Michael’s offers big, fat Greek food

It is a truth universally acknowledged that booth seats are the best seats. It is also inevitable that when a restaurant serves both mozzarella sticks and spanakopita, its diners are in for a ride.

At Michael’s Restaurant, you can kick back in one of many booths and peruse a menu that ranges from completely authentic Greek food to the simplest hot fudge sundae. The menu itself matches the dark burgundy interior and is organized into mezethes (Greek appetizers – the most exciting section with the least English), traditional favorites (like chicken fingers for the non-adventurous types), Greek dinners, Italian dinners, a kid’s menu, sides and desserts. Since the restaurant used to be an A&W root beer stand, it still sells sodas, as well as something called swamp water, which is a dubious mixture of root beer and orange soda. There is bottled and draught beer, a short wine list, Greek coffee (ranging from bitter to “honey sweet” and served in a briki) and American coffee as well. While it may look like a diner, there is nary a sweaty burger to be found.

Chef and owner Cindy Nikitas has run Michael’s for over 20 years, and it has a comfortable well-worn feel. A large circular drawing of a cheerful gentleman, presumably Michael, adorns one wall, and there is a little display case where homemade baklava lies in crinkled paper wrappers. If any one rule could be applied to navigating the menu, it would be to stick to the things you know least. While Michael’s is technically both Italian and Greek cuisine, it clearly specializes in the latter. The penne with marinara tasted as bland as the stuff from Greylock’s pasta bar, and the veal parmesan was disturbingly crunchy. Unless you have a real need for some spaghetti to accompany the garlic toasts that are served before the meal, the Italian side is better left alone.

Luckily, the Greek menu has more than enough to satisfy. The appetizers include baked feta, roasted eggplant dip and stuffed grape leaves, as well as combination plates for the indecisive. The Aegean plate ($7.95) arrives with a large, greasy but delicious, square of spanakopita (spinach pie), feta cheese, tomatoes, Kalamata olives and hummus so garlicky it puts even extreme hummus to shame. Accompanying this sampler feast is pita bread, which is somehow always better when it is cut into triangular wedges. Nor is the pasta a la Greque ($12.95) for the garlic-shy, containing broccoli sautéed with minced garlic and olive oil and tossed with soft feta, equally soft penne and a little white wine and butter. Unlike the pasta, the broccoli was refreshingly not limp, although completely saturated with the sharp bite of garlic. The whole dish is a lot of fun to eat, but the resultant toll on your breath is somewhat of a party downer.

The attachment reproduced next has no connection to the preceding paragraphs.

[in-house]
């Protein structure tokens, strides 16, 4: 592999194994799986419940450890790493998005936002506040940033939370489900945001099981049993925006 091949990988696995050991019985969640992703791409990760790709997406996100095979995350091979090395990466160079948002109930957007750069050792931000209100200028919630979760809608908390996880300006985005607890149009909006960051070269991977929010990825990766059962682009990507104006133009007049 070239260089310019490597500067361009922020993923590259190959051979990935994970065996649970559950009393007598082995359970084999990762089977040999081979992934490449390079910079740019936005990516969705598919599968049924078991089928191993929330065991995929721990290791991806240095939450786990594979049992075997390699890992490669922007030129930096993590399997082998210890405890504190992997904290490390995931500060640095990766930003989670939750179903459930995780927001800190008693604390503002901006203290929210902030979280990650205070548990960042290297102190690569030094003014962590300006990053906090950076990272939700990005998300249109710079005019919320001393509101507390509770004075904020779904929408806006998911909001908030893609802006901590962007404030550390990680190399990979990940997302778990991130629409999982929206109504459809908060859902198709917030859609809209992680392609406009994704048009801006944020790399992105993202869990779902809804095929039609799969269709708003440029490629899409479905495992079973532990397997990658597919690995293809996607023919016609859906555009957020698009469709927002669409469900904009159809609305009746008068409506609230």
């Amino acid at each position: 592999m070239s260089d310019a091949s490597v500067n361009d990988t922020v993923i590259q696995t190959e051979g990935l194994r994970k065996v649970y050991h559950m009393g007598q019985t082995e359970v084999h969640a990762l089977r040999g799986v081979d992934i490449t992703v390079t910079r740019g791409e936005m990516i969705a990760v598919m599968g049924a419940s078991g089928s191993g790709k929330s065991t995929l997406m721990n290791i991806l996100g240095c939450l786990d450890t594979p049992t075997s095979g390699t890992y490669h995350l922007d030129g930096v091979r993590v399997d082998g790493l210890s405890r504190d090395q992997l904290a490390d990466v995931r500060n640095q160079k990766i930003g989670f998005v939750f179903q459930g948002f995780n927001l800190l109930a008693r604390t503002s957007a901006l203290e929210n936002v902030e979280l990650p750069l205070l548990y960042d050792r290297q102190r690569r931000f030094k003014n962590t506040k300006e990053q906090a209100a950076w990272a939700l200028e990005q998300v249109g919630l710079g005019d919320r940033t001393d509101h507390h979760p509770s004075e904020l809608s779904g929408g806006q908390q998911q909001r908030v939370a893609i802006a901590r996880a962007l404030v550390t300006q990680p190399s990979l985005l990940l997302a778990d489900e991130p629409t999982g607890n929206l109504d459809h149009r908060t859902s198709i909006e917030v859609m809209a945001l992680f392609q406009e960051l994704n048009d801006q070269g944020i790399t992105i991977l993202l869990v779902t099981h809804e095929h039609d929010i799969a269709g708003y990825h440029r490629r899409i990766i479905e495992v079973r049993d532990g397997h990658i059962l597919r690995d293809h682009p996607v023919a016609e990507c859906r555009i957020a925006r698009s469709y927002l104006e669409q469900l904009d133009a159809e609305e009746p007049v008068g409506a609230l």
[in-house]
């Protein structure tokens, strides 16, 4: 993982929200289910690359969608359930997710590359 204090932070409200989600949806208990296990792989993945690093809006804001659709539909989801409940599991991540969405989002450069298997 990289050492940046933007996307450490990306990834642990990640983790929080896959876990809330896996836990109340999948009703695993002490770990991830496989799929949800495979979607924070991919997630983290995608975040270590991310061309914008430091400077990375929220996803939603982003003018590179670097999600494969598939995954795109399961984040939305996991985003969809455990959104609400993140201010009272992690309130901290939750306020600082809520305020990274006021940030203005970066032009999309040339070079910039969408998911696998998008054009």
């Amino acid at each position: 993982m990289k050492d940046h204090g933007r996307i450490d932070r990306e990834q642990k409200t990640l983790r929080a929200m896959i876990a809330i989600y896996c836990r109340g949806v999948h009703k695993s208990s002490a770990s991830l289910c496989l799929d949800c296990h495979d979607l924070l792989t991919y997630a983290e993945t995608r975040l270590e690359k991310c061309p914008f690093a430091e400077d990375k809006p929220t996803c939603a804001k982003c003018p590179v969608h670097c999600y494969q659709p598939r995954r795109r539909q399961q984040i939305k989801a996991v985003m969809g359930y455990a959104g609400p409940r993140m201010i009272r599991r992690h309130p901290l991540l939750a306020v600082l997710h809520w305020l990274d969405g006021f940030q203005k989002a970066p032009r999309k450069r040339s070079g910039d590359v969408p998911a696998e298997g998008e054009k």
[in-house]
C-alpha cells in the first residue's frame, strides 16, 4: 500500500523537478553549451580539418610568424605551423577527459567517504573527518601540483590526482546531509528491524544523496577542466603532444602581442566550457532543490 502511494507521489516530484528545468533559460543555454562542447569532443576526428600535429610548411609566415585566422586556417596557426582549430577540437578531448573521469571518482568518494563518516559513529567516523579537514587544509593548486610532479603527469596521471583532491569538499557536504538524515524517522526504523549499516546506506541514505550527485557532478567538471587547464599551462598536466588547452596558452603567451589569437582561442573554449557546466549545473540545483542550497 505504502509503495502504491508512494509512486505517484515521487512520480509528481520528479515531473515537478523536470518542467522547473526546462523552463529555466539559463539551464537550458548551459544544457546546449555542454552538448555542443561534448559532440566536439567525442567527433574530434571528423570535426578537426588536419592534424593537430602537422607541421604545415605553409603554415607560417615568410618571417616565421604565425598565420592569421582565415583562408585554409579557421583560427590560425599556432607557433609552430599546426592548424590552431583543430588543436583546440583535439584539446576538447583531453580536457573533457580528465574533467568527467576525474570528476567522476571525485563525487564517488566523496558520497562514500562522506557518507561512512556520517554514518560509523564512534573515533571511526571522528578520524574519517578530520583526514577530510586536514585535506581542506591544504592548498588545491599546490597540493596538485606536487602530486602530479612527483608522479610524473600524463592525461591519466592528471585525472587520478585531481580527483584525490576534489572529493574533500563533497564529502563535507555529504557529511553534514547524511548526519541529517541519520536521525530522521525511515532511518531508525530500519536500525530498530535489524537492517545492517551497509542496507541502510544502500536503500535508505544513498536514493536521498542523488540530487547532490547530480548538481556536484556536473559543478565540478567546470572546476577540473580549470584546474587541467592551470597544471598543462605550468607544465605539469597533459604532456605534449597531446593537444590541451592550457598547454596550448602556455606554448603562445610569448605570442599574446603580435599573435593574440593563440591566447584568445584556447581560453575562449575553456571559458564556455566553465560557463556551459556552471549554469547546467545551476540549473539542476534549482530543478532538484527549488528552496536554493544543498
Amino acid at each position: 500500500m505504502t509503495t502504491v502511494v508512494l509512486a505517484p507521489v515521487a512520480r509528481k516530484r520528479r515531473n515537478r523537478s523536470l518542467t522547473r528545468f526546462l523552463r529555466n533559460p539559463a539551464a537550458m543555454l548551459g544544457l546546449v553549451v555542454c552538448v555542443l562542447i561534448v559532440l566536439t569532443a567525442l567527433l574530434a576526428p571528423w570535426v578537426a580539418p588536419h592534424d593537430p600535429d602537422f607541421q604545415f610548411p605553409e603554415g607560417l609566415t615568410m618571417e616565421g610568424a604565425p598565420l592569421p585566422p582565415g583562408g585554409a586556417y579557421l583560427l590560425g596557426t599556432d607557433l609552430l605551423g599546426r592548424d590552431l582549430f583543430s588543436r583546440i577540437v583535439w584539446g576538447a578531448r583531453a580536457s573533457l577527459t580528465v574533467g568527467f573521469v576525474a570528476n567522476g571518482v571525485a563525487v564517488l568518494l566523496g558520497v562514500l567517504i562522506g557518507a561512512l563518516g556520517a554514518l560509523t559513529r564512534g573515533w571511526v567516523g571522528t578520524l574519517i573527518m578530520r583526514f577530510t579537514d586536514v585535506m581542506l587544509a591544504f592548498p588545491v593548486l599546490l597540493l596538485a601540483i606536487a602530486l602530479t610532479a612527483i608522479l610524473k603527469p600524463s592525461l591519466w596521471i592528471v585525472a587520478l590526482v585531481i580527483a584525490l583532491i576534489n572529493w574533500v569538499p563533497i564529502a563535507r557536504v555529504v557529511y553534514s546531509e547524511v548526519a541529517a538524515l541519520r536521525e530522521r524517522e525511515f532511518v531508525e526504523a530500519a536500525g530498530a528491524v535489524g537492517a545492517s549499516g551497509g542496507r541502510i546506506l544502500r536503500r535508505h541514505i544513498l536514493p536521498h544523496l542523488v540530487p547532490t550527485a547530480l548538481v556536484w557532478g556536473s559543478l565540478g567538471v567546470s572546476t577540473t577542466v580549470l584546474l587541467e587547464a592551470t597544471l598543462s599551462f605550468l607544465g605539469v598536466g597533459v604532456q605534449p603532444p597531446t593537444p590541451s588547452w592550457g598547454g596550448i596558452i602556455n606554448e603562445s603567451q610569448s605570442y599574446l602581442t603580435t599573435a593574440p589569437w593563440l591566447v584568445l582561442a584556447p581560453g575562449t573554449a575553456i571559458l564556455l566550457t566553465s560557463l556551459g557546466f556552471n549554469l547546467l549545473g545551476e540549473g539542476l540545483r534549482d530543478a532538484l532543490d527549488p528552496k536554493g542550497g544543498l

In addition to the extensive menu, Michael’s also features daily specialties that are as hit-or-miss as the regular features. A split pea soup ($3.25) with local organic butternut squash (the restaurant is a member of Berkshire Grown, a local farm organization) and smoked turkey sounds like an interesting take on the pea soup-smoked bacon classic, but the double blandness of squash and pea together cancel out all other flavors. However, the rosemary-braised lamb shank ($17.95) benefits from the clarity of one dominant taste. The mild gaminess of the meat is infused into the orzo and squash bed that it is served on, and the lamb itself is so tender that you don’t mind that the only rosemary found in the dish is the sprig served on top as a garnish.

The portions at Michael’s are daunting, and most entrées come with the option of a soup (French onion is a safe choice) or salad (skip it to leave room for the better things to come). One featured dessert is Indian pudding ($4.95), which is all dark brown sugar, molasses, cinnamon, nutmeg and cloves, served with a tidy scoop of vanilla ice cream. At the end of the day, it’s hard to come away without trying the homemade baklava that greets you at the door. This honey-drenched, flaky pastry layered with crumbled walnuts definitely delivers, although the sweetness may make your teeth ache a bit when you are licking the last morsel from its oily paper. The menu advertises a baklava sundae that sounded so impossibly bad that it warranted trying. Unfortunately, chocolate syrup drizzled over baklava doesn’t exactly cut the sweetness, although the pastry wouldn’t have been bad with just ice cream.

“But why,” you may ask, “must I make the five-minute drive to a restaurant when I can just go to Driscoll’s Greek lunch every Thursday?” The prices are good for Williamstown, averaging around $12.95 with the specials costing slightly more. Michael’s is a little too casual for a romantic date, but it is the perfect place to go with a big group of people, where you have the freedom to laugh too loudly without feeling rude. Plus, even Snack Bar’s booths are not as big as these.

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